There was a very special singer for Léonore on Saturday night, in the person of Clémentine Margaine. A young French mezzo on the rise, this Léonore impressed with her sound, her commitment to the character and the text, and her beautiful yellow dress in the first half. (Her tasteful black and white number in the second half was also very nice.) Léonore's aria "O mon Fernand" ("O mio Fernando") left one breathless. Ms. Margaine's bio lists an impressive string of venues for her Carmen--Berlin, Munich, Montreal, and Dallas, as well as future engagements in Paris, at the Chicago Lyric, and at the Metropolitan Opera.

Santiago Ballerini
It was a fine night for singing all around. Argentinian tenor Santiago Ballerini, another young singer on the rise, sang Fernand with passion and beautiful tone throughout. Although I consider his voice a little light for the role, he sang skillfully and with ever increasing sensitivity throughout the night. His Act III aria "Ange si pur" ("Spirto gentil") was a heartbreaking delight.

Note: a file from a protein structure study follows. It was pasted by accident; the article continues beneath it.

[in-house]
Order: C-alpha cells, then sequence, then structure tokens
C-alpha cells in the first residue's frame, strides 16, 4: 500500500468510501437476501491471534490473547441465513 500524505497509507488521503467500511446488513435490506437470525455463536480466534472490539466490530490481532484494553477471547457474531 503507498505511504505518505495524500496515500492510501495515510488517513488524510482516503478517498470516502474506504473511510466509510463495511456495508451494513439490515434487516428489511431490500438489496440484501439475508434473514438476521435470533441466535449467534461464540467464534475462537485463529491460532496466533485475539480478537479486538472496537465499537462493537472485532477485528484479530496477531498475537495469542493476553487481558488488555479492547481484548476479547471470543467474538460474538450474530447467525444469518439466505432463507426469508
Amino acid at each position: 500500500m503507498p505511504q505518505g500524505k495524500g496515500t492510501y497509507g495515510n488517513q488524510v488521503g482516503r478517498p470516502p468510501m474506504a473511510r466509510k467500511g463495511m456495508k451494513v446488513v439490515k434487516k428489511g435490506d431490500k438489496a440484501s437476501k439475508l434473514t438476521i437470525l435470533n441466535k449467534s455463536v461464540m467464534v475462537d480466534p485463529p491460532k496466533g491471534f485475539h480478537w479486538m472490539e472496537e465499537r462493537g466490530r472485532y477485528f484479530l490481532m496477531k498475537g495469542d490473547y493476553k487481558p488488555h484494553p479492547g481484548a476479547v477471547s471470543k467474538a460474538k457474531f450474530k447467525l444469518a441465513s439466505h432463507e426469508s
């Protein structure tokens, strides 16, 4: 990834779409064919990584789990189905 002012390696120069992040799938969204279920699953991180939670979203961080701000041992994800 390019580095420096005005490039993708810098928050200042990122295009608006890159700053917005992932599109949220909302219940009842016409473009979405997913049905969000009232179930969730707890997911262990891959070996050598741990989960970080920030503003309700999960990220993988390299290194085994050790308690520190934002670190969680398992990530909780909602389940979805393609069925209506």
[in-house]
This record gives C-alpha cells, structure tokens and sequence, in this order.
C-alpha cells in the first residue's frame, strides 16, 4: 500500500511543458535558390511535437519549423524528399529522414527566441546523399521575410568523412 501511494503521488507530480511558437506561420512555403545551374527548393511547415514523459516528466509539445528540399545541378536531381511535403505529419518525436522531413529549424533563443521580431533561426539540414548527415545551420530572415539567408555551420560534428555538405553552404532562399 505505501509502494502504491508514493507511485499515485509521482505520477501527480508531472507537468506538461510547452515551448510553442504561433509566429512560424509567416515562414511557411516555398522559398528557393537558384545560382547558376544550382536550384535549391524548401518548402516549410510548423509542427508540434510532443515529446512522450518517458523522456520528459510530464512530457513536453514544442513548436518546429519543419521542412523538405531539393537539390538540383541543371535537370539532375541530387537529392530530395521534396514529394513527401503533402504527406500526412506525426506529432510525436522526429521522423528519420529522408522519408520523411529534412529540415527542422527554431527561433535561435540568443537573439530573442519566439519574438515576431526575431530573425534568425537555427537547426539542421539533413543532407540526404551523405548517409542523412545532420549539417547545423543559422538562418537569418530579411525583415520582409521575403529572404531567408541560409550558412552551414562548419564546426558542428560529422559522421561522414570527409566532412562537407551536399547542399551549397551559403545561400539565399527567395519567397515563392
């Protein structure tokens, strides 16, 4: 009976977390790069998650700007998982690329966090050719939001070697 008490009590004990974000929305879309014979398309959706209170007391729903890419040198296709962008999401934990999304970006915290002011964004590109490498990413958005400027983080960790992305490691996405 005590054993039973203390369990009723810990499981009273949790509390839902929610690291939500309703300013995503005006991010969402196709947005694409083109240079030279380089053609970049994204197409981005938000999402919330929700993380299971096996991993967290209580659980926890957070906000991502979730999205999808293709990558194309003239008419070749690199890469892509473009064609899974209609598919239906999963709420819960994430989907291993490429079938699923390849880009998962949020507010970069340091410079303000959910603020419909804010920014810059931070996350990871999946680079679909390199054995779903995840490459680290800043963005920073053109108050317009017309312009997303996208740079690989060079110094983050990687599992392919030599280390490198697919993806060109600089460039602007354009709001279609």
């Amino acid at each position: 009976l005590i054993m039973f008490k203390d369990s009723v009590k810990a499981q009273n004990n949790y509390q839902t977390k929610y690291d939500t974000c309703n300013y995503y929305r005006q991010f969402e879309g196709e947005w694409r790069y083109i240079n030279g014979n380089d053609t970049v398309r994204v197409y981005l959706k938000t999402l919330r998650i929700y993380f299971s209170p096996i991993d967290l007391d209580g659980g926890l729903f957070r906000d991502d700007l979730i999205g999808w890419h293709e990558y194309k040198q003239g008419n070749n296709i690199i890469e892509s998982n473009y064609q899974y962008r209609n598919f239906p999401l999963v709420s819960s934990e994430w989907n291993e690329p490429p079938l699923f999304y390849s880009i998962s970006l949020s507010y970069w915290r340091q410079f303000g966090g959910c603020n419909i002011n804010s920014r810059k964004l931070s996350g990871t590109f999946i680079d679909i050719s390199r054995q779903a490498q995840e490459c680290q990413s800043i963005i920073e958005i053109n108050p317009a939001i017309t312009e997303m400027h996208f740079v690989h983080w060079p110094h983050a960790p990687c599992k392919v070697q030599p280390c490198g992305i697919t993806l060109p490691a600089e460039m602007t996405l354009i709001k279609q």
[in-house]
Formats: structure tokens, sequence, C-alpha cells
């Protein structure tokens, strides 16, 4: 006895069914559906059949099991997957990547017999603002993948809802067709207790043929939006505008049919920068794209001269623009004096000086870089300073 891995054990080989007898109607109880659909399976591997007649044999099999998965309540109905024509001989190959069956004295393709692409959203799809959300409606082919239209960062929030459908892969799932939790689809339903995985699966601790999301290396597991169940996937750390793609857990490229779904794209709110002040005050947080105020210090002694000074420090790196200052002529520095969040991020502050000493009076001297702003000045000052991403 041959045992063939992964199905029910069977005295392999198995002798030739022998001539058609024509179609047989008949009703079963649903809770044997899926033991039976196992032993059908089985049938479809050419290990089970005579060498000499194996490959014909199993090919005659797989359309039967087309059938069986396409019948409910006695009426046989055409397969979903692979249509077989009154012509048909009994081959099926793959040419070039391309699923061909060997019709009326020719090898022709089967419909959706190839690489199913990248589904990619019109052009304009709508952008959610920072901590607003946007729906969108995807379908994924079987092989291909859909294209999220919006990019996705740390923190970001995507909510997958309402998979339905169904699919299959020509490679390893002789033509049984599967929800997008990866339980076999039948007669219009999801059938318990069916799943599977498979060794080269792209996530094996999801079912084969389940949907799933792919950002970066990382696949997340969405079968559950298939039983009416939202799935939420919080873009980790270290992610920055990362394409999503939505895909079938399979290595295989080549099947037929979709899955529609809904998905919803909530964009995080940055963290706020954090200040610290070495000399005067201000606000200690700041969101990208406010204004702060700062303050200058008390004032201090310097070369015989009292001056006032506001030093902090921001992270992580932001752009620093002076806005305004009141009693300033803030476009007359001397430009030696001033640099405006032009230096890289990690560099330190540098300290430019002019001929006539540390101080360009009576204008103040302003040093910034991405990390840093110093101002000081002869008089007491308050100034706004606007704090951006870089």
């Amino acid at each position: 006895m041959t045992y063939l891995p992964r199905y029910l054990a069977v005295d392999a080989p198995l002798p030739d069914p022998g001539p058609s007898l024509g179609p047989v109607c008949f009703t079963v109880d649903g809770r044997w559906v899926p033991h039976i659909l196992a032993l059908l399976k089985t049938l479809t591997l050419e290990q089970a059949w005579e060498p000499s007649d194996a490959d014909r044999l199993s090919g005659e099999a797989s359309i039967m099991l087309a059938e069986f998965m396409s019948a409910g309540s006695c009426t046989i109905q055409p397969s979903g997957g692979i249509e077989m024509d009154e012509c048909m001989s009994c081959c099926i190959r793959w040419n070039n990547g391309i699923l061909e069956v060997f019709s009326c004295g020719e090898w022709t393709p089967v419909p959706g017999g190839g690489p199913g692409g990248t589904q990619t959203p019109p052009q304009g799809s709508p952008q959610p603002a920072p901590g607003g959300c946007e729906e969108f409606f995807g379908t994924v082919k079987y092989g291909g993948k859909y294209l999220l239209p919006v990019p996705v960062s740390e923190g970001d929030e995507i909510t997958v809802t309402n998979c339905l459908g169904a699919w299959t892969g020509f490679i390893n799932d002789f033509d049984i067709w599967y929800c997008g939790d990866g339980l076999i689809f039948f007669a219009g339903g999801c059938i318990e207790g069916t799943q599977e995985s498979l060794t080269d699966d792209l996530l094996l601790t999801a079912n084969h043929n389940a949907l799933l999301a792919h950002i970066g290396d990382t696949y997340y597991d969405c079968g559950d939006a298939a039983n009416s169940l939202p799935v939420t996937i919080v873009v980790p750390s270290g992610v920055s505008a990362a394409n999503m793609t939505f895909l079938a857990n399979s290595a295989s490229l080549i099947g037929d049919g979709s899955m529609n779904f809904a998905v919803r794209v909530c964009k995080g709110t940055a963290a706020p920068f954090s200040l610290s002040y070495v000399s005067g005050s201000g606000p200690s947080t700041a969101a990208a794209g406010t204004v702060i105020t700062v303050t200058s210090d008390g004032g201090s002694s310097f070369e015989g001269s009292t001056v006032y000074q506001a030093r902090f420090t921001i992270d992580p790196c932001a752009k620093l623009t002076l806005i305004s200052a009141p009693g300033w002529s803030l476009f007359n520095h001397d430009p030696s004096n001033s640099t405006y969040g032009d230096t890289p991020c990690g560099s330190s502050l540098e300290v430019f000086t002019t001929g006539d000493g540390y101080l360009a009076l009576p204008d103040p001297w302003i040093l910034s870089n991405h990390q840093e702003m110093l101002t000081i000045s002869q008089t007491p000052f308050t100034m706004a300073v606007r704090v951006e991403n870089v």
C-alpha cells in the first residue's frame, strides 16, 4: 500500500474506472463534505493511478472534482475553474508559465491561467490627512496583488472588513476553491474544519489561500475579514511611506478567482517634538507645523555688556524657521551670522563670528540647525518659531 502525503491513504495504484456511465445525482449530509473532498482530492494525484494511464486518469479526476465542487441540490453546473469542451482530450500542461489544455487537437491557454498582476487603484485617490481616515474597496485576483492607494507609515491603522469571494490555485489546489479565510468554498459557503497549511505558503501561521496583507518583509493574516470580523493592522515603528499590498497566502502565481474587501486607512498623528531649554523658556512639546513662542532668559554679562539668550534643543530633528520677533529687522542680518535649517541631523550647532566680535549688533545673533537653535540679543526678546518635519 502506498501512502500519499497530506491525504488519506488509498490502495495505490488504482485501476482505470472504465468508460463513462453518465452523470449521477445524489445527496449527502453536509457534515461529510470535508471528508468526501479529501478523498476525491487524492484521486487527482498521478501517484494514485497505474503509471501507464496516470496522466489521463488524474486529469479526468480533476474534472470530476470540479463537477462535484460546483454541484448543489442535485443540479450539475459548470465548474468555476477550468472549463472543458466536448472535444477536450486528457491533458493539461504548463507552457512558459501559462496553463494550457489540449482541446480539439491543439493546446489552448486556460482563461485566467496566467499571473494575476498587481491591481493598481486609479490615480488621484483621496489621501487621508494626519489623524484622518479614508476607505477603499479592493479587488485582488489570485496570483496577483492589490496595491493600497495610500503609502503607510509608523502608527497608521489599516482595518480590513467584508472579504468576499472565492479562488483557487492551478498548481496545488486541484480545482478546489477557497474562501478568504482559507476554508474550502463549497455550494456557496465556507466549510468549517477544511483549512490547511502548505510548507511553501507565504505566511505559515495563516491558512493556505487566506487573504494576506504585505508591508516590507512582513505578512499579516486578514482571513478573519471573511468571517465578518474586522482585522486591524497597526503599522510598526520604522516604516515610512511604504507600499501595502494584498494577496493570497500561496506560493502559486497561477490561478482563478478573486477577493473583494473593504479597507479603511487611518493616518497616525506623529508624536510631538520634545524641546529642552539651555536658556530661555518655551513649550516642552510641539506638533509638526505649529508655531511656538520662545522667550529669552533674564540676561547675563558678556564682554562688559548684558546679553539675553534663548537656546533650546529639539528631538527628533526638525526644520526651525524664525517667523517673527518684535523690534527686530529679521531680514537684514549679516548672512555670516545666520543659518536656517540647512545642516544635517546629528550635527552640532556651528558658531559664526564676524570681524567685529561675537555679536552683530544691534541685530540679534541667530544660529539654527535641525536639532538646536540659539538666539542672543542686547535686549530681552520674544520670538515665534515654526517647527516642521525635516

Baritone Stephen Powell impressed us at Caramoor in 2013 with his Rodrigue in Don Carlos, and impressed us again with his highly skilled singing and committed interpretation of Alphonse, the king with whom Léonore has been on friendly terms. Bass-baritone Daniel Mobbs was the reliable, resonant, musically sensitive singer we've come to know and love as Balthazar, the Prior of Fernand's monastery.

Caramoor Bel Canto Young artists SungWook Kim and Isabella Gaudi deserve mention for their sidekick roles,  and the chorus comprised of Bel Canto Young Artists and apprentice artists also deserves praise. The Orchestra of St. Luke's, under Maestro Will Crutchfield, were also as reliable and musical as ever.

I am very sorry that Saturday night was the only performance of La Favorite. Were there a second performance, I'd happily recommend seeing it.